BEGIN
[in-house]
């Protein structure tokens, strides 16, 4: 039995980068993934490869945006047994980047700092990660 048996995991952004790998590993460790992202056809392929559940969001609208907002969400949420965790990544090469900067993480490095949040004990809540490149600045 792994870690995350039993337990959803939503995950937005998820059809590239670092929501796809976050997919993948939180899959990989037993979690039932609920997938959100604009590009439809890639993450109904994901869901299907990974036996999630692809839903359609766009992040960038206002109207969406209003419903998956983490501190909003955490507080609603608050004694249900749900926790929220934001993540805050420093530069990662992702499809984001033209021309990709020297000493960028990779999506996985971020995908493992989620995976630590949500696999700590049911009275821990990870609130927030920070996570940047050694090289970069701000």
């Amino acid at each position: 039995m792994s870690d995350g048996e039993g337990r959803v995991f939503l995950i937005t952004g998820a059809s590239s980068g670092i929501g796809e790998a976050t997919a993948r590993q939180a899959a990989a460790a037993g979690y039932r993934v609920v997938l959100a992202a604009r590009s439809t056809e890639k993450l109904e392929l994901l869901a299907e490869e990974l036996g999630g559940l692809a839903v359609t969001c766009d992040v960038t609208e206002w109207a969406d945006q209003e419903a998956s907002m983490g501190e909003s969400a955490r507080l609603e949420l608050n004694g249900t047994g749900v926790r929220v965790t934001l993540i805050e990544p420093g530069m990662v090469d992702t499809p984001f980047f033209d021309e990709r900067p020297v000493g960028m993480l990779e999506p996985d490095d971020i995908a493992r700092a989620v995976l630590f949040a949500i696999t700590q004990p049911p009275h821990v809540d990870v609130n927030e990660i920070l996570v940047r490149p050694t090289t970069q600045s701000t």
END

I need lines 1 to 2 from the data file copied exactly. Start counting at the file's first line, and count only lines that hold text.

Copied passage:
[in-house]
């Protein structure tokens, strides 16, 4: 039995980068993934490869945006047994980047700092990660 048996995991952004790998590993460790992202056809392929559940969001609208907002969400949420965790990544090469900067993480490095949040004990809540490149600045 792994870690995350039993337990959803939503995950937005998820059809590239670092929501796809976050997919993948939180899959990989037993979690039932609920997938959100604009590009439809890639993450109904994901869901299907990974036996999630692809839903359609766009992040960038206002109207969406209003419903998956983490501190909003955490507080609603608050004694249900749900926790929220934001993540805050420093530069990662992702499809984001033209021309990709020297000493960028990779999506996985971020995908493992989620995976630590949500696999700590049911009275821990990870609130927030920070996570940047050694090289970069701000």